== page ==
August 2, 2010 - 12:00am

Israeli Prime Minister Benjamin Netanyahu told his cabinet members that he made no obligations to the United States in his recent meeting with President Barack Obama for possible direct talks with the Palestinians, sources told Xinhua on Monday.

Addressing his cabinet ministers at a weekly session on Sunday, he estimated that direct talks with the Palestinian National Authority (PNA) could begin within two weeks.

However, he strongly denied that Israel has agreed to Palestinian preconditions for returning to direct talks, including extension of a freeze on settlement activity in the West Bank and negotiations based on the 1967 War ceasefire lines, a source close to Israeli cabinet said.

The U.S. has continued to pressure the PNA to start negotiations, and is constantly assuring the PNA and Arab countries alike that the Israeli premier's political base rests on solid foundations, enabling him to take diplomatic risks without threatening his government's stability, according to the source who declines to be named due to the sensitivity of the issue.

At the session, Netanyahu was also asked if he was familiar with the Palestinian proposal for a resumption of talks, as noted by Palestinian chief negotiator Saeb Erekat who termed them " unprecedentedly generous."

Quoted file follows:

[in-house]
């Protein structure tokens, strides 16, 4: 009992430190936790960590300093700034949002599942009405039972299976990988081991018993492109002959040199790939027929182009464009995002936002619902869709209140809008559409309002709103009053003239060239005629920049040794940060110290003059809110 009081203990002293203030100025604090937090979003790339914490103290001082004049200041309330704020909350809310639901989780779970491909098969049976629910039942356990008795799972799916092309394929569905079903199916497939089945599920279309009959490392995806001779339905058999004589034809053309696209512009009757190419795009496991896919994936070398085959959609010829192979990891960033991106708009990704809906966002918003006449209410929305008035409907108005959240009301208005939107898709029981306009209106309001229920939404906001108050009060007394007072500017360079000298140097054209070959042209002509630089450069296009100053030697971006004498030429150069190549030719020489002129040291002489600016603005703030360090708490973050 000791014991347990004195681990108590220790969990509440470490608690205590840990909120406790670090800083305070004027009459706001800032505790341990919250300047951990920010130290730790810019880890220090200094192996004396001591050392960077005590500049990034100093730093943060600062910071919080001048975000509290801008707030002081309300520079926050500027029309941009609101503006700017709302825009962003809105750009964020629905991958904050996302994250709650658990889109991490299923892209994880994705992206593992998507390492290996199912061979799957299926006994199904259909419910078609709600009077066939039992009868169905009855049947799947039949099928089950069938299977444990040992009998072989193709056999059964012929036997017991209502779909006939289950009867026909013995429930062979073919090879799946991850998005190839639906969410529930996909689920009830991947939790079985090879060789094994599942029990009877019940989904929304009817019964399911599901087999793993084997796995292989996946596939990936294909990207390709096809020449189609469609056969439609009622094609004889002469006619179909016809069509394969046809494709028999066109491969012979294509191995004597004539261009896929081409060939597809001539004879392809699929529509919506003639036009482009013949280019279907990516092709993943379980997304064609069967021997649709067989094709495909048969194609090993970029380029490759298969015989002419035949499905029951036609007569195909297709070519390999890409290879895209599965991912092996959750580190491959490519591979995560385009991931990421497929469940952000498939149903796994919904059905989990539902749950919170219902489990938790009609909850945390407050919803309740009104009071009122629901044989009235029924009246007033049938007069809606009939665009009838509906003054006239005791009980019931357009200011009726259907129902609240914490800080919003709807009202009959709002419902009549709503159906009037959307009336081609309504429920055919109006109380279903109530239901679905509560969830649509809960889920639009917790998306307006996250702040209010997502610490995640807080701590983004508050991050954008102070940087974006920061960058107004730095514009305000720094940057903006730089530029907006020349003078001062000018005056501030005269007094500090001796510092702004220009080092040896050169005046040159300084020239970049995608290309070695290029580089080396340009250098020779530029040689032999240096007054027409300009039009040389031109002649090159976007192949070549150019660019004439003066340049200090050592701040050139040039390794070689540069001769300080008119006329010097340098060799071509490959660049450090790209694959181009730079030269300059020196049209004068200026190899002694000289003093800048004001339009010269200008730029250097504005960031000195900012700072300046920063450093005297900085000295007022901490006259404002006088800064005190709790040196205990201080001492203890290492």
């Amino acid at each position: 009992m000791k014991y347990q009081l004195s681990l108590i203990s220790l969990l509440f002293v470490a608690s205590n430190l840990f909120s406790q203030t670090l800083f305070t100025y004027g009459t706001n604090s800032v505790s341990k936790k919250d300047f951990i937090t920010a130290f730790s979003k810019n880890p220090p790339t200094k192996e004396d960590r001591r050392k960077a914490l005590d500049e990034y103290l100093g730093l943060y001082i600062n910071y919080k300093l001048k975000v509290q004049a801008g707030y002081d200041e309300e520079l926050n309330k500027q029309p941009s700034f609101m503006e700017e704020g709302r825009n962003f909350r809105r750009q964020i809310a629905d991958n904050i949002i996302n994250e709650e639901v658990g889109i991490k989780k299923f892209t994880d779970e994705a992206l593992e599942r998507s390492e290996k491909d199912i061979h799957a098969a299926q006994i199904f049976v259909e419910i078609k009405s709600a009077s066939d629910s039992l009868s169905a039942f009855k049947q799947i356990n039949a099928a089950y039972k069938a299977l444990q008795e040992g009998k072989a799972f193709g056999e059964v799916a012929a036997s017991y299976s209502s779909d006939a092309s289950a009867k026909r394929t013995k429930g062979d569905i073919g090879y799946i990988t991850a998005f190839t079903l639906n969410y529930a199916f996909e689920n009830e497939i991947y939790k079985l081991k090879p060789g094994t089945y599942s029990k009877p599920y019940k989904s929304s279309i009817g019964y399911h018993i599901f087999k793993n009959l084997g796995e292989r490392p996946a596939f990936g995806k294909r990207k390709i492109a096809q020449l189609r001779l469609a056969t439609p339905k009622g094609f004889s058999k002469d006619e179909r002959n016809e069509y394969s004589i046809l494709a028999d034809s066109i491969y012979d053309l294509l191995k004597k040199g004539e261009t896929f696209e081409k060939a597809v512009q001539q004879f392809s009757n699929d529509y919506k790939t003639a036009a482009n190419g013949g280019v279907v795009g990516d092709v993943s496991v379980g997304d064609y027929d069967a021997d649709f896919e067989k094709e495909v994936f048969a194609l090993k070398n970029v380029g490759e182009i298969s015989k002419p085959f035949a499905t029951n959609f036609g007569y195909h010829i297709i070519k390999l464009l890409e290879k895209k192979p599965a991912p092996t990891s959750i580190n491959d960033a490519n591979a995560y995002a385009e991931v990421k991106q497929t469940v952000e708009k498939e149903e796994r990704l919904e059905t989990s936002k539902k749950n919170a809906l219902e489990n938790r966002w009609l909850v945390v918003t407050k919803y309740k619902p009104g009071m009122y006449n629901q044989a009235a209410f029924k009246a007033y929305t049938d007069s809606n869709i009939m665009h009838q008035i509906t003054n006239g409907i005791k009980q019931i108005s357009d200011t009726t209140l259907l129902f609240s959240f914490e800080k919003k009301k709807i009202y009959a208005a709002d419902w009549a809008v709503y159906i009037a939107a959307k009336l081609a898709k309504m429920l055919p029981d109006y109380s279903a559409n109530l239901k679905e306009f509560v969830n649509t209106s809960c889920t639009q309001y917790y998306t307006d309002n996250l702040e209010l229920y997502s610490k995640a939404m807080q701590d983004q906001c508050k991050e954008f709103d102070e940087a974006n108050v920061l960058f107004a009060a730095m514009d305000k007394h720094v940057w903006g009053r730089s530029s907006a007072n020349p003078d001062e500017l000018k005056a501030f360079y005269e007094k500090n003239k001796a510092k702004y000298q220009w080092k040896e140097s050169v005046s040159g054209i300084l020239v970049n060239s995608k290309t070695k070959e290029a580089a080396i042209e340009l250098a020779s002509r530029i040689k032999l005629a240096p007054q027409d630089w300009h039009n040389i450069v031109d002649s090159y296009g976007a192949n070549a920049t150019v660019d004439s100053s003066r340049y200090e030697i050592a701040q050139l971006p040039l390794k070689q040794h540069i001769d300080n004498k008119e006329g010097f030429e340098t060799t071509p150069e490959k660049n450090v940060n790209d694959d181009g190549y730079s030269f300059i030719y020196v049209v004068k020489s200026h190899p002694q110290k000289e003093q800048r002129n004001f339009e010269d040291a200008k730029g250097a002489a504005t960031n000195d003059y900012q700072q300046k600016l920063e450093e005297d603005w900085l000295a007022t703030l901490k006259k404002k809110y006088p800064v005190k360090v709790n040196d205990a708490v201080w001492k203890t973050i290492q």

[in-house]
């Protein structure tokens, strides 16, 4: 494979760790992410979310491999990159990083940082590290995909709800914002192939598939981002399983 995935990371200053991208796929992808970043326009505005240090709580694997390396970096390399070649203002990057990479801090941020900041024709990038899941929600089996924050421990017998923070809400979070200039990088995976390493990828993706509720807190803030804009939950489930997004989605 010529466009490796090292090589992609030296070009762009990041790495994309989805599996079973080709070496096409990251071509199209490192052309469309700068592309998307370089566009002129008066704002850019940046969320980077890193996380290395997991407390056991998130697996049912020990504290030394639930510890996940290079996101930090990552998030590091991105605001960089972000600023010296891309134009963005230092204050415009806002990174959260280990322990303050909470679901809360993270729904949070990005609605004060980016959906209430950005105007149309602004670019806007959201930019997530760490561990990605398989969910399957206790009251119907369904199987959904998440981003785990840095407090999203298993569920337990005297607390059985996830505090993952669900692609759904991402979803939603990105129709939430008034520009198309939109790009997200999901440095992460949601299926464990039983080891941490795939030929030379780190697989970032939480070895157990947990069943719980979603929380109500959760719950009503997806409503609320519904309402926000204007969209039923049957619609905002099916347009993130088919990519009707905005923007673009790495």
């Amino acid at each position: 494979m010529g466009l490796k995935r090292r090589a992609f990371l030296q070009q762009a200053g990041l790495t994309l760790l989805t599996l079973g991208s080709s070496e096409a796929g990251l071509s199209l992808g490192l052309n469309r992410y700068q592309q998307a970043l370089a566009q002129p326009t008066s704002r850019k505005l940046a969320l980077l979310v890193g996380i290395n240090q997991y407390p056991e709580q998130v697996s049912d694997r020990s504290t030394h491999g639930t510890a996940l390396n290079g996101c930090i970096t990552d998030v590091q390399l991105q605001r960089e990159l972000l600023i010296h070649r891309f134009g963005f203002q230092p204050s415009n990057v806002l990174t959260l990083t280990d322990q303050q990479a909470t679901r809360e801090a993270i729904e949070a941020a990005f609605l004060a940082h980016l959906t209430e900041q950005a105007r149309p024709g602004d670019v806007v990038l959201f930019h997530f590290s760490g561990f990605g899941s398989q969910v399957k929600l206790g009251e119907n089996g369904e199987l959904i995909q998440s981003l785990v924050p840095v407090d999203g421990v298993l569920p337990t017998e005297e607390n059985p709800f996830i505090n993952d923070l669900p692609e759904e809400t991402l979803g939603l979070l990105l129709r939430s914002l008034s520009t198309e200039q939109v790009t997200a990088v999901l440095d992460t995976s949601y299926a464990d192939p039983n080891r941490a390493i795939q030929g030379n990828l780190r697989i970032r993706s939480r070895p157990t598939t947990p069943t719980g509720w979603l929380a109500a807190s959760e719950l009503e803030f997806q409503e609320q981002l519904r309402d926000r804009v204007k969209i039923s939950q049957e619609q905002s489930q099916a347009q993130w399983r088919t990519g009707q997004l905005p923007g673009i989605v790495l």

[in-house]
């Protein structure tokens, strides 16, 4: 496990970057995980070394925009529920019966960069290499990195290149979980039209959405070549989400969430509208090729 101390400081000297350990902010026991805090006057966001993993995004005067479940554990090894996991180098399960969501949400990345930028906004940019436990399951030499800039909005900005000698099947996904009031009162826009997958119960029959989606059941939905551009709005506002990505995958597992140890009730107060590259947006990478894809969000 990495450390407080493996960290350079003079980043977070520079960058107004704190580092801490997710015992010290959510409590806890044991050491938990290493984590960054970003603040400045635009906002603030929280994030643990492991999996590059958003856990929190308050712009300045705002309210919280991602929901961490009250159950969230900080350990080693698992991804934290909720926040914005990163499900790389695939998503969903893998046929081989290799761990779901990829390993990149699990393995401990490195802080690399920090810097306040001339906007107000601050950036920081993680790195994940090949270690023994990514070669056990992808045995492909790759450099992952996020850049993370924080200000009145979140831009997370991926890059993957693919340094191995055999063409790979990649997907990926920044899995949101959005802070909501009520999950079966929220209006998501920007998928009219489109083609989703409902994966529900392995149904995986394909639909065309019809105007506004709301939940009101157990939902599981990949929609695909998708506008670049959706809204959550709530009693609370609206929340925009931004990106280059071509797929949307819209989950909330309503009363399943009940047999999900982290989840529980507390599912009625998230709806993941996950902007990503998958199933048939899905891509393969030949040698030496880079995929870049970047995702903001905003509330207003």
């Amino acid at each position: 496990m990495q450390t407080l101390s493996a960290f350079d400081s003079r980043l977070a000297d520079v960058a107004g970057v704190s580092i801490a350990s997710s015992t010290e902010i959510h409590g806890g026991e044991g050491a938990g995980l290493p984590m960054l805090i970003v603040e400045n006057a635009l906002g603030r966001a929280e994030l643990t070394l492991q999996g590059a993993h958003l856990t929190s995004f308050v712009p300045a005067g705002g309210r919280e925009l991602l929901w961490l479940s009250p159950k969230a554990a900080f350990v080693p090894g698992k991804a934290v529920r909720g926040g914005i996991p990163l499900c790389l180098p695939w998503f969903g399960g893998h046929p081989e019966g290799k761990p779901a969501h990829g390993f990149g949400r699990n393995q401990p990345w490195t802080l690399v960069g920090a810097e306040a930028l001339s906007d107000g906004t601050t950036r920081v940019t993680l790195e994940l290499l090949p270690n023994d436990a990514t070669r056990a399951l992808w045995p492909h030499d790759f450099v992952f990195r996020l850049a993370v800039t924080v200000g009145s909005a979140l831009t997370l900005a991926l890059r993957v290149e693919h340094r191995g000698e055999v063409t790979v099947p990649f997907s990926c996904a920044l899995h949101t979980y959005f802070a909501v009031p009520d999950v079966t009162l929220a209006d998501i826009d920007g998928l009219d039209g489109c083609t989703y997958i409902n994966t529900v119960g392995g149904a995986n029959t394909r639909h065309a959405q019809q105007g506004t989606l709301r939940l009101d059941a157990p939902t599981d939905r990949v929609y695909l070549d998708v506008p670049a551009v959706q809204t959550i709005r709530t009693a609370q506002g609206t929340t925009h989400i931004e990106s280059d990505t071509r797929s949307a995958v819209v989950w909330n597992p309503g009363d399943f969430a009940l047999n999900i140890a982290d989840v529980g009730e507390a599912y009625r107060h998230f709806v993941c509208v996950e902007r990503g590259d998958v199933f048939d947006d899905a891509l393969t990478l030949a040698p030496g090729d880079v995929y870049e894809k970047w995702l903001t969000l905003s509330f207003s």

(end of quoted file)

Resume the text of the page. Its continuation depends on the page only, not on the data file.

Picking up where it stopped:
"I know of the proposal that was forwarded to the Americans, but it wasn't passed on to us -- those are things that will only be discussed in the course of direct negotiations," Netanyahu replied.

Netanyahu's political status was also discussed during the meeting, under the framework of U.S. pressure being brought to bear on the Palestinians, as well as on other moderate Arab nations in the area.

The message from White House sources to Jordan and Egypt, among others, was clear cut: the Netanyahu government will not fall in the foreseeable future, and he has no plans to make structural coalition changes.

It was also emphasized that Netanyahu would be able to pass practically any legislation "as far-reaching as it may be" in the makeup of the current coalition, so there was no point in continuing to wait for the opposition Kadima Party to join the coalition or for any other changes in Israel's political system.

The prime minister gave expression to this sentiment, saying he wasn't leaving the ring anytime soon, and cemented that assurance in the course of a remark to a minister during a discussion on the issue of the status of foreign workers.

When one minister noted in passing, "that will happen in another five years -- the next government will have to take up the issue." Netanyahu corrected him, saying, "In five years this government will be the one discussing it."


American Task Force on Palestine - 1634 Eye St. NW, Suite 725, Washington DC 20006 - Telephone: 202-262-0017